TEDxMelbourne Salon is a series of intimate gatherings where we deep dive into themes that affect us all and that need community-level discussion in order to tackle them successfully. On Sunday 10 November, we spoke with Ashton Applewhite, the leading voice against ageism, one of the most widespread and systemic ‘isms’ of our time.
We could have chosen to measure the span of our lives in many different ways. A Romantic perspective could have prompted us to quantify us in the full moons we’ve seen. A Surrealist one in the dreams we have remembered. But we chose age. Now, beyond the preferred method, why does it matter so much? When did we allow age to segregate us as a society, labelling different age groups unfairly?
Ashton Applewhite, US activist, author and TED talker, is determined to combat one of the most silent yet expansive forms of discrimination: ageism. We construct stereotypes according to age; rather than taking the time to discover who a person is, their interests and capabilities. We make assumptions based on the years they bear. ‘Too old to wear that outfit’, ‘too young to occupy that position’, and so on; in a snap, our value is reduced to a number.
With the objective to navigate age bias in a youth obsessed society, we organised TEDxMelbourne Salon, an intimate event held at the State Library. Ashton is the leading voice of the first national campaign against ageism, and through her talk and conversation she shared her knowledge around this ‘global human rights issue’. Because it’s the only ism that will undoubtedly affect all of us, as it’s a long-lasting denial of what we will become.
A thought that echoed throughout the Salon is that our minds play a decisive role in the lives we want to live and we have the power to mould our own experiences. Ashton, who has released a new book, ‘This Chair Rocks: a Manifesto Against Ageism’, is living proof of it. Her journey started from her own fear of getting old and ending up with dementia. She was impressed however, when she discovered that we’re actually more haunted by the anxiety of losing our minds than the actual risk of that happening. Ashton urged us to be ‘less afraid’, as it’s that fear that can affect our physical, social and emotional health. Keeping our ‘sense of purpose’ as our north will determine what kind of pilots we’ll be and that may involve a myriad of things, like getting to see our grandchild compete at swimming tournaments.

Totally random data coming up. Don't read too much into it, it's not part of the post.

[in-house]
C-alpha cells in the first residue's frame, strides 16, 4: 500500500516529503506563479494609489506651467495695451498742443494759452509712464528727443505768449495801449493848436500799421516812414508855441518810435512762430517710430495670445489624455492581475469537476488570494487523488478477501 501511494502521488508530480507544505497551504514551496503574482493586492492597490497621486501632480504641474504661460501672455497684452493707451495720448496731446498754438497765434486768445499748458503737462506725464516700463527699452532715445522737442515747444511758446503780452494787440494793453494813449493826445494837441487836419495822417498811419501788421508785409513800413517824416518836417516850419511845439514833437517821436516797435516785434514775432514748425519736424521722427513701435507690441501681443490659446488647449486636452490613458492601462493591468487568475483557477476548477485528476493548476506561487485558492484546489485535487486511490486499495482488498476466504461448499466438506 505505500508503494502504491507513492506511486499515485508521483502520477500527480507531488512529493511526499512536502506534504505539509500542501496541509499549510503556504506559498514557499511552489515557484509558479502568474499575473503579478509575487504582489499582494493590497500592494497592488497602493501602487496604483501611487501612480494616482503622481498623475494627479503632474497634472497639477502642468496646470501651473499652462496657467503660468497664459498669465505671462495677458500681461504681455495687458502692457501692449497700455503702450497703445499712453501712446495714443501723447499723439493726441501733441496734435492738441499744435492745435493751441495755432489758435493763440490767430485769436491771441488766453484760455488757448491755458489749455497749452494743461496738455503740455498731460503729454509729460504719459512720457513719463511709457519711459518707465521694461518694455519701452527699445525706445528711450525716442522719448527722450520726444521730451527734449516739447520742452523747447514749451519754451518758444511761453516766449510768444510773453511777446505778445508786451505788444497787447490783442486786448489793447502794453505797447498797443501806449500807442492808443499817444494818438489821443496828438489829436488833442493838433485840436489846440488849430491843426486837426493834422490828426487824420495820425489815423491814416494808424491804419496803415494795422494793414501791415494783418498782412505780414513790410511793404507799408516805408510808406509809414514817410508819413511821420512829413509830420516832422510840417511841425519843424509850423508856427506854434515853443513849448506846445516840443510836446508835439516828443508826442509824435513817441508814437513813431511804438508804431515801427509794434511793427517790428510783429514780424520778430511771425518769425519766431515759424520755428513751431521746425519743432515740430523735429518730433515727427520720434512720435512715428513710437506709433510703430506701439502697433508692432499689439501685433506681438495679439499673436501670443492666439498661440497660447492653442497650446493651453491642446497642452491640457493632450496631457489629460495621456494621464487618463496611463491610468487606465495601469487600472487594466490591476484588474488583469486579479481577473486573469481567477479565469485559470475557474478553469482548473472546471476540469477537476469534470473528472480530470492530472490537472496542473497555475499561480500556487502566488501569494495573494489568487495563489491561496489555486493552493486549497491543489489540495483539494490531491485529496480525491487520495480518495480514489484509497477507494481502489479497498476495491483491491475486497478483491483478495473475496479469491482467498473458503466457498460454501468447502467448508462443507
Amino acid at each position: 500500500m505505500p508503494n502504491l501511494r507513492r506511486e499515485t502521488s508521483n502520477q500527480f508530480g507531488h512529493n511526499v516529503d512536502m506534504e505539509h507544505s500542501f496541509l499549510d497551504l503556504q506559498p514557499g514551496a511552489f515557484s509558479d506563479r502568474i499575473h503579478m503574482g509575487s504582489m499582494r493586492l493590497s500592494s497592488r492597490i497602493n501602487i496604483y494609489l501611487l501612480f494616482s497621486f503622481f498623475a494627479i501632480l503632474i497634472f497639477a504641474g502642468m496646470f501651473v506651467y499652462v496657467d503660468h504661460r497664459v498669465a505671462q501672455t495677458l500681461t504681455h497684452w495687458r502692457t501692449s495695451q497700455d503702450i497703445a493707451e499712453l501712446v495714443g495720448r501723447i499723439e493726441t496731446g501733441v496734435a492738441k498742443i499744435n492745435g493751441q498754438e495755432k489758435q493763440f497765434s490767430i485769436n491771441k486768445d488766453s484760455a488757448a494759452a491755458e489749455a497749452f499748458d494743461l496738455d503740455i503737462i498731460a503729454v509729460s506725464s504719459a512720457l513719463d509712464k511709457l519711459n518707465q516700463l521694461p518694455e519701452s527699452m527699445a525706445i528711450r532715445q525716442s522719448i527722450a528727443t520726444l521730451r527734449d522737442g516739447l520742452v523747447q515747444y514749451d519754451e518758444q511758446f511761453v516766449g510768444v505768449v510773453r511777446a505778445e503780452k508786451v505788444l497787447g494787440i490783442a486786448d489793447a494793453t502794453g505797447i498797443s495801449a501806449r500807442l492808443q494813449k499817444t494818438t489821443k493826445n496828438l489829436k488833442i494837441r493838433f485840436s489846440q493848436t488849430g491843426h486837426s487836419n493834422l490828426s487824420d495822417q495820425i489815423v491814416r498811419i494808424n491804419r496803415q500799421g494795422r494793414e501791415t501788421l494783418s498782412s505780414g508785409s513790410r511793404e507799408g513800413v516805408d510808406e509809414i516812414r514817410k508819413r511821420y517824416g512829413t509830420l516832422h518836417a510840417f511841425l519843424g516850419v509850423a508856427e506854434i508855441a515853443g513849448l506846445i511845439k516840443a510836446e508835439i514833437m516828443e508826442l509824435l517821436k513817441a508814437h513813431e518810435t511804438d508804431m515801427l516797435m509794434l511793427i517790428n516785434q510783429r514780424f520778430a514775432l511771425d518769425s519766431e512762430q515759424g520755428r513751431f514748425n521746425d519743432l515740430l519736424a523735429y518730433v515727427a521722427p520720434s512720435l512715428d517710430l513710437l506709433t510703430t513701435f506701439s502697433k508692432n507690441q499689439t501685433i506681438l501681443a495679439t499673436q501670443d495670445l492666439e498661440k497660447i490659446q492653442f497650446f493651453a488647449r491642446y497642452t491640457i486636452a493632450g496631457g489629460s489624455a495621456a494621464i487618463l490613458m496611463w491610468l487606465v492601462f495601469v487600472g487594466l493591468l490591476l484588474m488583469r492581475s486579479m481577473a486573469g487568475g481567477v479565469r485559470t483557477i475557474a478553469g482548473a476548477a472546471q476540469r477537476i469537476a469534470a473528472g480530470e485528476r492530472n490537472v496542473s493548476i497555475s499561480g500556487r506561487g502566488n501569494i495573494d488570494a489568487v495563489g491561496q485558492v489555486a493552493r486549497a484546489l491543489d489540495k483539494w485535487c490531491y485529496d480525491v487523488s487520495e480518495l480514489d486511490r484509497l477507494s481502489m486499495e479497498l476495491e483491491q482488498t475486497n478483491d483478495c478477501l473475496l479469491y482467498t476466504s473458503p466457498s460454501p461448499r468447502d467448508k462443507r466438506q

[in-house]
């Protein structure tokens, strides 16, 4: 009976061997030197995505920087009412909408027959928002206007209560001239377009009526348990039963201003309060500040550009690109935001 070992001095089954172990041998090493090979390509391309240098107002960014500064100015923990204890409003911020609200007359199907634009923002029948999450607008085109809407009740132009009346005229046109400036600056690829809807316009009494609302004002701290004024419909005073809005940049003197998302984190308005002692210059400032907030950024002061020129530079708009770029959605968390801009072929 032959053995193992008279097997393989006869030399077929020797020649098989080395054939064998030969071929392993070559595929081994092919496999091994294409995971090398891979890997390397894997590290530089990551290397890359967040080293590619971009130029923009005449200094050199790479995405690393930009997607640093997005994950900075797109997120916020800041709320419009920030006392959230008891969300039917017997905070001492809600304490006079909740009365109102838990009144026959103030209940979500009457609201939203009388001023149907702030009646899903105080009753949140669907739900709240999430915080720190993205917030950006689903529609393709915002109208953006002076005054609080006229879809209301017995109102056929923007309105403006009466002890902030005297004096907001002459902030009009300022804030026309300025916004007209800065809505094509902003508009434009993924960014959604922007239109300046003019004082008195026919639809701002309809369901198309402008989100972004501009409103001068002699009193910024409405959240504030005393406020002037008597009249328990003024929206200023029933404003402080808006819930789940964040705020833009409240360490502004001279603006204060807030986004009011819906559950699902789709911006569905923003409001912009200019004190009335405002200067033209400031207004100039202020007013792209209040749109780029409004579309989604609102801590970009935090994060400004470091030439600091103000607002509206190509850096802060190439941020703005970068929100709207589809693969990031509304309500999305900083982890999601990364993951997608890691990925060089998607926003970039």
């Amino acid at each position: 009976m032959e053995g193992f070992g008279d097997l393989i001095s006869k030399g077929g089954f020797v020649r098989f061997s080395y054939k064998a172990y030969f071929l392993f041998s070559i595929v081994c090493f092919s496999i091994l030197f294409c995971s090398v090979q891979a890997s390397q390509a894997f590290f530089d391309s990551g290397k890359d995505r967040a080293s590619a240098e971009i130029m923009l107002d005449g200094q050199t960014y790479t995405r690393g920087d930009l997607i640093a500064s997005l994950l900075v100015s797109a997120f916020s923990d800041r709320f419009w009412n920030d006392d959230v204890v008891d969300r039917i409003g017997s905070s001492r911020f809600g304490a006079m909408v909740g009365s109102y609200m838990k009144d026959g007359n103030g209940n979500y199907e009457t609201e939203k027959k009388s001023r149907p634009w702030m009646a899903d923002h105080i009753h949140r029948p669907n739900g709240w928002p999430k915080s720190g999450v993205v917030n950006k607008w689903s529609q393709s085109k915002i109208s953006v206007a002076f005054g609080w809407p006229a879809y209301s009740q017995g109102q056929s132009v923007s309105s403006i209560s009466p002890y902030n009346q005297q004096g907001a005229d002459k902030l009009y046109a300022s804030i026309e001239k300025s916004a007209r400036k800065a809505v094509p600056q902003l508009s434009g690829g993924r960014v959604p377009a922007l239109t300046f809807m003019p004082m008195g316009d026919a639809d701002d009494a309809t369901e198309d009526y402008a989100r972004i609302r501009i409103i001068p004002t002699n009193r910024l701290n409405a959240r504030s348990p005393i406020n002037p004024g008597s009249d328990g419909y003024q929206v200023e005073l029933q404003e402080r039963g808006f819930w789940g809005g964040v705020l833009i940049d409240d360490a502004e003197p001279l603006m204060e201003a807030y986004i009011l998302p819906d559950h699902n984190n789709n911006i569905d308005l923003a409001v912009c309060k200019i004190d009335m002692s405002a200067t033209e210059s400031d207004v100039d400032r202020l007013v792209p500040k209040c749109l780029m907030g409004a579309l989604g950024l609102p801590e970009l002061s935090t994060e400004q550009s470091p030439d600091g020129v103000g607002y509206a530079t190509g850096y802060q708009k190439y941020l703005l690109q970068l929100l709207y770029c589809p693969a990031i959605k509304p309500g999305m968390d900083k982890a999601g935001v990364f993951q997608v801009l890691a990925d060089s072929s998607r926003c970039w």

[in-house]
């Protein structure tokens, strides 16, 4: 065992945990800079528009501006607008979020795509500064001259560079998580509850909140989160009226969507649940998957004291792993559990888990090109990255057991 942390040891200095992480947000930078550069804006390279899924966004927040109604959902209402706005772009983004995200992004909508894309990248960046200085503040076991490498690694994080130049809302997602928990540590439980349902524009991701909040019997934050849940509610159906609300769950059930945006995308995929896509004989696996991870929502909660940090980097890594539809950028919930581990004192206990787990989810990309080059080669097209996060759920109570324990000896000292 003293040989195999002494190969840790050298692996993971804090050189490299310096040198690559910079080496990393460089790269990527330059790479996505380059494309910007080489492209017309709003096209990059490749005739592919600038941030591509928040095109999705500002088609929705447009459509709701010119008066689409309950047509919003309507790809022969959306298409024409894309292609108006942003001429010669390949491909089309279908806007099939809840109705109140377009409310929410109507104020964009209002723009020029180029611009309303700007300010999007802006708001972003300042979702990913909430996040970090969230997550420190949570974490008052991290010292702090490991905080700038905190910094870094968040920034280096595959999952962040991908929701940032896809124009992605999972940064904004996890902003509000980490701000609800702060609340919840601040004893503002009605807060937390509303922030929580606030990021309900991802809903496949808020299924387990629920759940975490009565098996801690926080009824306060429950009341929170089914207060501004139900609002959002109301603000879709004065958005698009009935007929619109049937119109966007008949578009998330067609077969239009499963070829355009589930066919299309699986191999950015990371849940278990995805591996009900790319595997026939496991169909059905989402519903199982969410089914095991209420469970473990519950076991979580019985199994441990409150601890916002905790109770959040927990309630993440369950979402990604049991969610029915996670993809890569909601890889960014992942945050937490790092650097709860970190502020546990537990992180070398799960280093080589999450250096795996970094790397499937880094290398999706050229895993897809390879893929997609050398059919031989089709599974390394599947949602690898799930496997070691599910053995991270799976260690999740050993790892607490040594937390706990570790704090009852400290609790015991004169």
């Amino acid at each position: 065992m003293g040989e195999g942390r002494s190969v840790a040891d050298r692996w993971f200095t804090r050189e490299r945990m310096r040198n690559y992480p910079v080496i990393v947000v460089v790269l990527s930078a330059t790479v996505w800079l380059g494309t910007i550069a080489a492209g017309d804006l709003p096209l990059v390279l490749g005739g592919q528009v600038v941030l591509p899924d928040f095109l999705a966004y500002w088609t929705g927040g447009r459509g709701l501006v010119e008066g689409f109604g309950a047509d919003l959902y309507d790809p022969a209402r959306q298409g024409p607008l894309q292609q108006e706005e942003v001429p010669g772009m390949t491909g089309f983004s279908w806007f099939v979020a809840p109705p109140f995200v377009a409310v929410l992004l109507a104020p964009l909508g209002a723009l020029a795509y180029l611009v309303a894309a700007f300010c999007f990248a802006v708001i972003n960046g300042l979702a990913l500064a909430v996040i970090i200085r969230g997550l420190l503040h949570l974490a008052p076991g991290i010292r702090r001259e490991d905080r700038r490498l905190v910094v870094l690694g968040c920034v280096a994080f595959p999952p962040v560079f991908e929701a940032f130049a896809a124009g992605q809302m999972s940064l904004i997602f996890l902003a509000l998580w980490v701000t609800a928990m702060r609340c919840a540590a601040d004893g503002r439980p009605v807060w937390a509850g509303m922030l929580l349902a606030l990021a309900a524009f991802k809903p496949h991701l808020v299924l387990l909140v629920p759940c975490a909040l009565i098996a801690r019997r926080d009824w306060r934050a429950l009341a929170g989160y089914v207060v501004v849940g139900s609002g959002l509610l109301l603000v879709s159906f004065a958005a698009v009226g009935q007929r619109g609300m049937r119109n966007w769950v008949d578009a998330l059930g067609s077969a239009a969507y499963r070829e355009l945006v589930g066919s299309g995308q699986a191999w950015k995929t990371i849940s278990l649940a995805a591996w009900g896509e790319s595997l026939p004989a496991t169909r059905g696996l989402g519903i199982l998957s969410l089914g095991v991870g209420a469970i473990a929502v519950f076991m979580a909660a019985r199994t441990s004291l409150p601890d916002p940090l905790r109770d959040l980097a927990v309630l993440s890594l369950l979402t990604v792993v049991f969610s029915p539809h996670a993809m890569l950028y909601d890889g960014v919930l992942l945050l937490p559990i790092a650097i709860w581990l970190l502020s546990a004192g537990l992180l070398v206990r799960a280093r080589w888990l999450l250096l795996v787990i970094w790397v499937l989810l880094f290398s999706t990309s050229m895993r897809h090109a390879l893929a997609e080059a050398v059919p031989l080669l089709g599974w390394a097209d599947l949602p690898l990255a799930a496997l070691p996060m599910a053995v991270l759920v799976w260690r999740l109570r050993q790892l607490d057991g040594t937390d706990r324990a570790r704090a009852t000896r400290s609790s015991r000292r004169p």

So ageism implies discriminating against our ‘future selves’. Nobody’s exempt from the passage of time. The fact that it is a collective can make us leap towards a ‘cognitive liberation’ where, as a society, we can finally dismantle ageism and free ourselves from it. It’s time to contribute, to transform our communities and the places we live, in order to make them ‘all-age friendly’. Let’s design objects and public spaces with all ages in mind. Ashton invited us to wake up and do something against this ‘preconceived prejudice’ and to be ‘intersectional in our activism’ (borrowing the feminist term that seeks to be more inclusive, interweaving race, social class, and more).
We can begin to make that change in the different areas of our lives. In the workplace, it starts by promoting diversity, as that’s the real motor behind creativity. ‘Experience is an asset, not a liability’; when did we start believing otherwise? We can also encourage intergenerational friendship as it will help us increase our sense of empathy. As Ashton emphasises, values are not determined by age and we can, ‘learn to look at each with more generosity’.
And of course, we need to become more honest with ourselves. Our revolution can start by being mindful about our motivation to ask another’s age and what judgment we make once we find out. It would be interesting to delve into what this says about our own insecurities, do we put pressure on ourselves to have achieved certain milestones because ‘society’ thinks we should have? ‘Think about how you use the words ‘old’ and young’, Ashton said, inviting us to discover the true emotions that we’re hiding beneath those words. We have the power to stand from a positive viewpoint; reiterating her original TED talk she asked, ‘why did we stop celebrating our ability of our bodies to adapt?’
The difference between ‘ageing’ and ‘ageism’ isn’t just a bunch of letters. A world lies between them, ‘ageing is living’; it is a universal human experience that unites us all. Let’s advocate for that rather than contributing to a culture that seeks to generate the opposite.